Children who are obese should be referred to treatment, USPSTF panel says,,
MONDAY, Jan. 18 (HealthDay News) -- A federal panel of health experts has issued new recommendations encouraging U.S. doctors to screen children aged 6 and older for obesity, and to offer them a referral to intensive weight management programs when necessary.
The recommendations from the U.S. Preventive Services Task Force (USPSTF) update those issued in 2005. At that time, the group said there was insufficient evidence to recommend routine obesity screening in children.
However, "since 2005, a series of randomized clinical trials have demonstrated that there is effective therapy, so we felt compelled to change the recommendations," said the UPSTF panel chair Dr. Ned Calonge, chief medical officer of the Colorado Department of Public Health in Denver.
"This is an encouraging message. There's hope for successful treatment, and we hope that parents will ask their pediatrician if their child needs intervention," said Calonge.
He said it's better to address the problem as early as possible in childhood instead of waiting until your child is grown.
"Once you become an overweight adult, it's more difficult to change your behavior," Colange said. "We do believe that childhood behaviors can be changed, and investing in changing these behaviors in kids is an investment that can pay off lifelong."
The new recommendations will be published in the February issue of Pediatrics, and are available online on Jan. 18 on the Pediatrics Web site.
Although recent statistics suggest that the rate of childhood obesity may be leveling off, one out of every six U.S. children is still obese, according data from the U.S. National Center for Health Statistics released last Wednesday.
The new recommendations now urge doctors to screen all children between 6 and 18 years of age for obesity. Screening should be done using height and weight measurements used to calculate body mass index (BMI), and findings should be compared to other children of the same sex and age. Kids whose BMI is over the 95th percentile for their gender and age are considered obese.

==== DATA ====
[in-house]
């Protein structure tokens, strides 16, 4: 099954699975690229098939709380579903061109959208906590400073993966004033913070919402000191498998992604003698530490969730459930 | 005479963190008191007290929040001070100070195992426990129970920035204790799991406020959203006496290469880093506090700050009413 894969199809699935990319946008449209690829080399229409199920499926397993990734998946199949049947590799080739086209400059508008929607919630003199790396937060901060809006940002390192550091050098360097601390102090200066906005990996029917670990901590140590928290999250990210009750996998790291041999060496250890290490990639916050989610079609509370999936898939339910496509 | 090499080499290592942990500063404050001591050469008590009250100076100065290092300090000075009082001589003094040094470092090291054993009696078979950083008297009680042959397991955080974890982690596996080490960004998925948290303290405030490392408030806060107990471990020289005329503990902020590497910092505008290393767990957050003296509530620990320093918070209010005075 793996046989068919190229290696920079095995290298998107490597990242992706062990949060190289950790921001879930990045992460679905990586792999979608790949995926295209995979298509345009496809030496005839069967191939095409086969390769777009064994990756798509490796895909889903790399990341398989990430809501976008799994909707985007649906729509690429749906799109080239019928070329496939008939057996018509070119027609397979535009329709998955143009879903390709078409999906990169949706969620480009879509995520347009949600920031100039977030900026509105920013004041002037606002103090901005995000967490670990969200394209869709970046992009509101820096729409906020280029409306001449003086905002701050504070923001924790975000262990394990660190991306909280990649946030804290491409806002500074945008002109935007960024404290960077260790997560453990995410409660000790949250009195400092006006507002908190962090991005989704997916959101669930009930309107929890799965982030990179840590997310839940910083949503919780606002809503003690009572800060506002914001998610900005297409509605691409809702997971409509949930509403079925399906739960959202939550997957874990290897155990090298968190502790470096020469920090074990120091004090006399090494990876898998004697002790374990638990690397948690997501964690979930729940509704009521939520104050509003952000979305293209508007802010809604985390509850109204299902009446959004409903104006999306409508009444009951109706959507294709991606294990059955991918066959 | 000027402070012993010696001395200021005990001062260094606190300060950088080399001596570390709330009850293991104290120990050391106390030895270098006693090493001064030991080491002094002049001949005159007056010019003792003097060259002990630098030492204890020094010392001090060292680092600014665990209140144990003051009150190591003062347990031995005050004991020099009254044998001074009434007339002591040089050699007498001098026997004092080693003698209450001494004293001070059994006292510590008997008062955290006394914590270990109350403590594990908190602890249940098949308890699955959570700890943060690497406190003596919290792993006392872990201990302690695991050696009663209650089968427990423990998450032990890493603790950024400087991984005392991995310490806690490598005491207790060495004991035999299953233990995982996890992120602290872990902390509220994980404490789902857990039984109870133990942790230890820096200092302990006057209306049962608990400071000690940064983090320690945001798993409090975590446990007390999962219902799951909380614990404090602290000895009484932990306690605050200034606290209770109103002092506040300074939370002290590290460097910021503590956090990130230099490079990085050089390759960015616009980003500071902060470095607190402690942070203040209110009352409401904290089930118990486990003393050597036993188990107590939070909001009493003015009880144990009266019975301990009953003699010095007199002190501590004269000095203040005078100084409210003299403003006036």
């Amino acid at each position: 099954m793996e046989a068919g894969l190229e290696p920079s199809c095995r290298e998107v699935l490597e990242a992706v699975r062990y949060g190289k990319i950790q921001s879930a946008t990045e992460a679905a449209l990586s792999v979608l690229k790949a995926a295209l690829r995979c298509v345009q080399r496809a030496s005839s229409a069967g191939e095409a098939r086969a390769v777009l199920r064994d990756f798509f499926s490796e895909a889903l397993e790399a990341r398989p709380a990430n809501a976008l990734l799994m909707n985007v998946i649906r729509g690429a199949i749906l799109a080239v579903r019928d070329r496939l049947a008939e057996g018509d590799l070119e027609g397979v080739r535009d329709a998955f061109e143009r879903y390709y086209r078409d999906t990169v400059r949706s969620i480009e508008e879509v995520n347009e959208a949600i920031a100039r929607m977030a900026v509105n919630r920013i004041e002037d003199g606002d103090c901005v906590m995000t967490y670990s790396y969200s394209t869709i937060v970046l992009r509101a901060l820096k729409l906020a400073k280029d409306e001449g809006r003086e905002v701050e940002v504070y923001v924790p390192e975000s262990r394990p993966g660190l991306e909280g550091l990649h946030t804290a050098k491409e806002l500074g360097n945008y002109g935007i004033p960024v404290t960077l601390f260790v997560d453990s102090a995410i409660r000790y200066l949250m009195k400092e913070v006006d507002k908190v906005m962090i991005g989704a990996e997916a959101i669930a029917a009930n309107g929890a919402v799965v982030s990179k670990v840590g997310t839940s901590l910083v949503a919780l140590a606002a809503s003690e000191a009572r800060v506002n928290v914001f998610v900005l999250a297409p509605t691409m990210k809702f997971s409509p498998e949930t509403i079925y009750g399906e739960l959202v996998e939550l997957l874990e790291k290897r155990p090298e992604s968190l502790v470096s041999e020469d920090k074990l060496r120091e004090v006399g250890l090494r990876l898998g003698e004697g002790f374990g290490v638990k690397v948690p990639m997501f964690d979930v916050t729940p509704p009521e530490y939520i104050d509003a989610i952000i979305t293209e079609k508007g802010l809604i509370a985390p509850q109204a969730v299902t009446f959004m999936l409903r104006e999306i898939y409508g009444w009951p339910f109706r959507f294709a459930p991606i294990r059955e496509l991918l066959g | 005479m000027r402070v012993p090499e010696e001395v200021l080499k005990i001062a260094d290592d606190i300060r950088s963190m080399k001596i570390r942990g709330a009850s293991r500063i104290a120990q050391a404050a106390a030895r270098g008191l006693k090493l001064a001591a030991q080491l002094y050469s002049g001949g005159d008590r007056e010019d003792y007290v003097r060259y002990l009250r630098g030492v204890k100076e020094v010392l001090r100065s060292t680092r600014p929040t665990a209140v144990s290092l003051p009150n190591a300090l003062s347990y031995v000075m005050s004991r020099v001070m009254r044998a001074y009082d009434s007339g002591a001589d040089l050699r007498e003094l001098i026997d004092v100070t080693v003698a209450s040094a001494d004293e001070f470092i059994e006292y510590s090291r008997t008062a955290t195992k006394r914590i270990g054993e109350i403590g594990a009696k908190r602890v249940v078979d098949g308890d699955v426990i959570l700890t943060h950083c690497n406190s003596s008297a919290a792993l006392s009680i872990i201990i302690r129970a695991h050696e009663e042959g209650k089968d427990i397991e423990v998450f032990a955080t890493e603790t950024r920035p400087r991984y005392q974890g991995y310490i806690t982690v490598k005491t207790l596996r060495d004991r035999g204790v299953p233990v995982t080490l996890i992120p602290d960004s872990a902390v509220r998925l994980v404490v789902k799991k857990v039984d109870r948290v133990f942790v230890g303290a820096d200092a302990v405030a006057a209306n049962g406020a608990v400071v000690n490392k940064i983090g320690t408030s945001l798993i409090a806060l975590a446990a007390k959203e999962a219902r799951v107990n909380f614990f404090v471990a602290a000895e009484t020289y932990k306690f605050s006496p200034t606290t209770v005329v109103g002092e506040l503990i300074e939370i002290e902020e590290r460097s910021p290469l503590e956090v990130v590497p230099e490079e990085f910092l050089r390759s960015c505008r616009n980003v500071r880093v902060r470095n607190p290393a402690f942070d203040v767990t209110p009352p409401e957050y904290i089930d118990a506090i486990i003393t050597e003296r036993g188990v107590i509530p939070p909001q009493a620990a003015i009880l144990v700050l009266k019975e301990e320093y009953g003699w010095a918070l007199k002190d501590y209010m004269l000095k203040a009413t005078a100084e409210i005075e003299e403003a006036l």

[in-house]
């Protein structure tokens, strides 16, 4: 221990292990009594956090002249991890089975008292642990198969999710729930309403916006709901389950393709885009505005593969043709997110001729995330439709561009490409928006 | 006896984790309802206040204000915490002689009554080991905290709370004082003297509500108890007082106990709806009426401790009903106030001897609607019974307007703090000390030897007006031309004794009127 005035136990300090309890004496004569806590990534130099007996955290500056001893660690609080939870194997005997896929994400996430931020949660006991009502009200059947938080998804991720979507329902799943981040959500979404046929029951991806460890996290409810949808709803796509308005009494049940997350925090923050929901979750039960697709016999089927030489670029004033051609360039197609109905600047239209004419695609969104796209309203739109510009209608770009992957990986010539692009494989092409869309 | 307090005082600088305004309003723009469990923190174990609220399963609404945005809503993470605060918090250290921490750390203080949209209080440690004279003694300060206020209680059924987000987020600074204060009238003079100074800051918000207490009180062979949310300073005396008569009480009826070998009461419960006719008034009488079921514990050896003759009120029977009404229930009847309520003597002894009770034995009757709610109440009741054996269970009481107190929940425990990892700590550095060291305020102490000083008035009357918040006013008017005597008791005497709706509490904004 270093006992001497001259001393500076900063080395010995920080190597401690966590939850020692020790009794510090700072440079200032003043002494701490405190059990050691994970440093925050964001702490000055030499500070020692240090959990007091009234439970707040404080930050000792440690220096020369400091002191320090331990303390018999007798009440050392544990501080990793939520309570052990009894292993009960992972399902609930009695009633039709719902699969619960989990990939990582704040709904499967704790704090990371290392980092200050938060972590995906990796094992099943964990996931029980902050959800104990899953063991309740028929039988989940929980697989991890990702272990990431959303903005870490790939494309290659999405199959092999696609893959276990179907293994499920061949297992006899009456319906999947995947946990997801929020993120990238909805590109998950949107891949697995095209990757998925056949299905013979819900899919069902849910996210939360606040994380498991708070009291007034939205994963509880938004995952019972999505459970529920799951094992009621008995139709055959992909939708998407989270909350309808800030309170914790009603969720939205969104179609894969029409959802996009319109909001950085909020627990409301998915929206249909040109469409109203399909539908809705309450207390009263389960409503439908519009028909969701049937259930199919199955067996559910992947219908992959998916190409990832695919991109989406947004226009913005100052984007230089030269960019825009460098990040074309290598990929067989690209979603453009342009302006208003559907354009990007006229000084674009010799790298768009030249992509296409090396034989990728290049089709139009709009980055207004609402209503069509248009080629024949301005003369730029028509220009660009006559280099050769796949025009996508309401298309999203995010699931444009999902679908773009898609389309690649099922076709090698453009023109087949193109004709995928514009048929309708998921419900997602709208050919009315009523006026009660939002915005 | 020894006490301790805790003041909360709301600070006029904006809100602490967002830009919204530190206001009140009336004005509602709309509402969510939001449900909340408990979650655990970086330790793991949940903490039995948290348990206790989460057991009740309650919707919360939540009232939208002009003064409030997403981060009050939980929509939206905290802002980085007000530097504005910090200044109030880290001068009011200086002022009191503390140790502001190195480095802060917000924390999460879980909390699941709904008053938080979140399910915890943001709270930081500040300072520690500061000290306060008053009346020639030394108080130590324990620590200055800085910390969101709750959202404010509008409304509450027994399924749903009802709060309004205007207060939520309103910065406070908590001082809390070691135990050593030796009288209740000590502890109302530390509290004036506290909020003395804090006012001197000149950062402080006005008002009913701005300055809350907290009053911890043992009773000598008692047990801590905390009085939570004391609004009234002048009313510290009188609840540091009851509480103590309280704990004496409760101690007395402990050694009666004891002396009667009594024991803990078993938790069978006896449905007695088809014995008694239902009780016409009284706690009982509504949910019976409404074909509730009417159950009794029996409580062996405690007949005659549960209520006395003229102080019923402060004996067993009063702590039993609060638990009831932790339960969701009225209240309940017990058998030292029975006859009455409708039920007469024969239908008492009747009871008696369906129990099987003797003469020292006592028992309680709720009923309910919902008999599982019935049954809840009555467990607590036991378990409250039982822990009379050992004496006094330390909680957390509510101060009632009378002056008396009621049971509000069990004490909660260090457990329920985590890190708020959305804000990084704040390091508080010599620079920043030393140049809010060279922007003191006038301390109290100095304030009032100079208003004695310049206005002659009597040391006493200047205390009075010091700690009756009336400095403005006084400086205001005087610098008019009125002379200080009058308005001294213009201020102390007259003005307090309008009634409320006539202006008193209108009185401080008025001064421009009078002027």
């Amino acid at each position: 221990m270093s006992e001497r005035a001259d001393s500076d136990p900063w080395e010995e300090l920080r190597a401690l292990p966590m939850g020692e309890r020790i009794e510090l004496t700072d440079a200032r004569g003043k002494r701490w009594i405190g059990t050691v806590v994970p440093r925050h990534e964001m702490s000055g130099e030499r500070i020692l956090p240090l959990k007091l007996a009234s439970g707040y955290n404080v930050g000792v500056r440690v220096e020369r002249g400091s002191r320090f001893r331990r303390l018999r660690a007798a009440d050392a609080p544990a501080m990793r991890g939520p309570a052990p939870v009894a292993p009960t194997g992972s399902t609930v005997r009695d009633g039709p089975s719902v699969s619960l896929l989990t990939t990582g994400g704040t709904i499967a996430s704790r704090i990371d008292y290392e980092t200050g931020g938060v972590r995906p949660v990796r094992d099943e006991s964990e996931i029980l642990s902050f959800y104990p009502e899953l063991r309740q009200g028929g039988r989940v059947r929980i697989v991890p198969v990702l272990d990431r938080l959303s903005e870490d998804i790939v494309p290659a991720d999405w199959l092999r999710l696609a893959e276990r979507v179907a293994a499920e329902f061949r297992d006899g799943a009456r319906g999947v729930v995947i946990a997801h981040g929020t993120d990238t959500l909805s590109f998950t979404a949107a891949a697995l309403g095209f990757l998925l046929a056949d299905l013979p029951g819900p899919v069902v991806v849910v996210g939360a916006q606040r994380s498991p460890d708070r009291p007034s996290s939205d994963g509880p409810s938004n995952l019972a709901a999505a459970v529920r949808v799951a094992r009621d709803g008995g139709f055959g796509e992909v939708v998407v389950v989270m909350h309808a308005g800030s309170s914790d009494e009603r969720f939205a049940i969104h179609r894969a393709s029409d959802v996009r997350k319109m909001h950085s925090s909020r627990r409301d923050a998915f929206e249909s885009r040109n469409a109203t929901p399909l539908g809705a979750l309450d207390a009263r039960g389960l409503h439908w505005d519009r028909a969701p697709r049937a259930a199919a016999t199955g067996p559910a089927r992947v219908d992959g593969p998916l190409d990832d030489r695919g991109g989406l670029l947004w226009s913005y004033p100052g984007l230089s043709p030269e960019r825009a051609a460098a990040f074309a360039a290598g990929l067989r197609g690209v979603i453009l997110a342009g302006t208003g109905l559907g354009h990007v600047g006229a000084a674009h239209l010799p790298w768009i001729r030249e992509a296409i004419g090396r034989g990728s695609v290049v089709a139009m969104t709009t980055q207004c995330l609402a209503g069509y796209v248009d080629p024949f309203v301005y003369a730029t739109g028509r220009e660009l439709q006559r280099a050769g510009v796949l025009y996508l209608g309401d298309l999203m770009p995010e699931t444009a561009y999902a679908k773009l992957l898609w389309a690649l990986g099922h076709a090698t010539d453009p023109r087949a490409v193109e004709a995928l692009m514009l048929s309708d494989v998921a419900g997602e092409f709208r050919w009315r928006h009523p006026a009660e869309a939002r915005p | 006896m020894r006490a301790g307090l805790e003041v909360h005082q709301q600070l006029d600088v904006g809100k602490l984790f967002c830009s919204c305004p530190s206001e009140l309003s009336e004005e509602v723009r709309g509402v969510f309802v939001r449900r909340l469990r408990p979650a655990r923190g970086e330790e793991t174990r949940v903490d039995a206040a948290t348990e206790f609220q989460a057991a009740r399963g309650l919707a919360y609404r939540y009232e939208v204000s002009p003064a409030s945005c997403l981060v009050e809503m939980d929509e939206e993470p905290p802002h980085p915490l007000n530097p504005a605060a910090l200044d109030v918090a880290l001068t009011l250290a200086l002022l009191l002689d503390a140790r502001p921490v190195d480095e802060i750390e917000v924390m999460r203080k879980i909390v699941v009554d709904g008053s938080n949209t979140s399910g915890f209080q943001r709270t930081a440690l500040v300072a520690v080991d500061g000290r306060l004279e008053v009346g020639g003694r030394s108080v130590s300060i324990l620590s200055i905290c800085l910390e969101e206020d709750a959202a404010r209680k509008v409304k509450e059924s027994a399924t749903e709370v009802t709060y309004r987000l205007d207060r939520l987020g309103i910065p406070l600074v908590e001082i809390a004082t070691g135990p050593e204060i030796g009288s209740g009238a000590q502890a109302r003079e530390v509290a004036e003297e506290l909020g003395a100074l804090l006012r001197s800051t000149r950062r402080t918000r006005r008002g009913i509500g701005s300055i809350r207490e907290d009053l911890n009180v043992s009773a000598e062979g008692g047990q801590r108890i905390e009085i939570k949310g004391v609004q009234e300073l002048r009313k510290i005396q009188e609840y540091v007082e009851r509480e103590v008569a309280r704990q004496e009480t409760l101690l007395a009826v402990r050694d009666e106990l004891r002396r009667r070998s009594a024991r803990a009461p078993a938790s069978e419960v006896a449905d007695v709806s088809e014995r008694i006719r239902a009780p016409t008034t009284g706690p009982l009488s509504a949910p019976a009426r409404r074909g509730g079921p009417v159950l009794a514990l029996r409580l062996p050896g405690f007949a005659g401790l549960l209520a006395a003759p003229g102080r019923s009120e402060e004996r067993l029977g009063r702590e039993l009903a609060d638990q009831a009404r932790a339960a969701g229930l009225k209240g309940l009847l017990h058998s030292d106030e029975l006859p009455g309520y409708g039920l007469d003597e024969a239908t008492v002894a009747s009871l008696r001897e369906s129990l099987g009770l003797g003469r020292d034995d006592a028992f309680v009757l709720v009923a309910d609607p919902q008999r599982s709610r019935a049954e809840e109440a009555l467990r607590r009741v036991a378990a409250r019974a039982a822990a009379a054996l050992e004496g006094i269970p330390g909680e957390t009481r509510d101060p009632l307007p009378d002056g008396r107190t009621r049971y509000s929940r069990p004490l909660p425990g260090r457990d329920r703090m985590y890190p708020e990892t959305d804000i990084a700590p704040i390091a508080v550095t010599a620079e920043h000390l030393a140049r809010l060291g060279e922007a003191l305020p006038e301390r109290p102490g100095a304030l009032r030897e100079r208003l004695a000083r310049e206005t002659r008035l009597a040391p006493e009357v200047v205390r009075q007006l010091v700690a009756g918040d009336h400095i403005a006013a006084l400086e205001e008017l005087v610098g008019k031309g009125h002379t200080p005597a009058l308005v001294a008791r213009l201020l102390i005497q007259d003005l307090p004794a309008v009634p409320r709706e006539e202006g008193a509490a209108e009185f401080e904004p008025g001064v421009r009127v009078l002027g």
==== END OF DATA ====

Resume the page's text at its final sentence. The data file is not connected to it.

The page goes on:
For children or teens who meet the definition of obesity, the task force recommends that doctors refer children and teens to intensive weight-management programs. Such programs should include more than 25 hours of contact with the child or teen over the first six months, and include three components:
In an editorial in the same issue of the journal, Dr. Sandra Hassink, a member of the American Academy of Pediatrics' board of directors, wrote that the current USPSTF report is "significant because it provides evidence that obesity treatment can be effective and beyond the immediate intervention." However, she also wrote that the recommendation fell short because it should have included younger children, from age 2 and up.
Another concern is that there may not be enough weight-management treatment programs available for all the children who meet the task force's threshold for obesity.
"The recommendation is that any program for children should be at least 25 hours over six months, and it's not easy to find programs that are 25 hours in duration," explained Dr. Goutham Rao, clinical director of the Weight Management and Wellness Center at Children's Hospital of Pittsburgh.
"Very intense programs like this are usually very expensive and private-pay, and they may take in few kids," he said.
Calonge said that at least for now, there may be a shortage of programs. But, he said, as more children are referred, and more insurers start reimbursing for the treatment, more programs should become available. He pointed out that when mammograms were first recommended, few centers were available to address this need, but that hospitals and private companies quickly filled the gap.
Rao agreed that more programs will likely become available, and said that new ways to help children change their behaviors may be developed. At his own center, they've recently developed on online weight-loss program where children keep daily food logs and have email contact with a dietician.
And, despite the potential shortage of treatment programs, Rao said, these recommendations "are a major step in the right direction. The longer you wait to address obesity, the more habits are entrenched. The younger children are, the easier it is to make changes."
Get advice on keeping your children at a healthy weight from the U.S. Centers for Disease Control and Prevention.
SOURCES: Ned Calonge, M.D., chair, U.S. Preventive Services Task Force, and chief medical officer, Colorado Department of Health and Environment, Denver, Co.; Goutham Rao, M.D., clinical director, Weight Management and Wellness Center, Children's Hospital of Pittsburgh, University of Pittsburgh Medical Center; February 2010 Pediatrics
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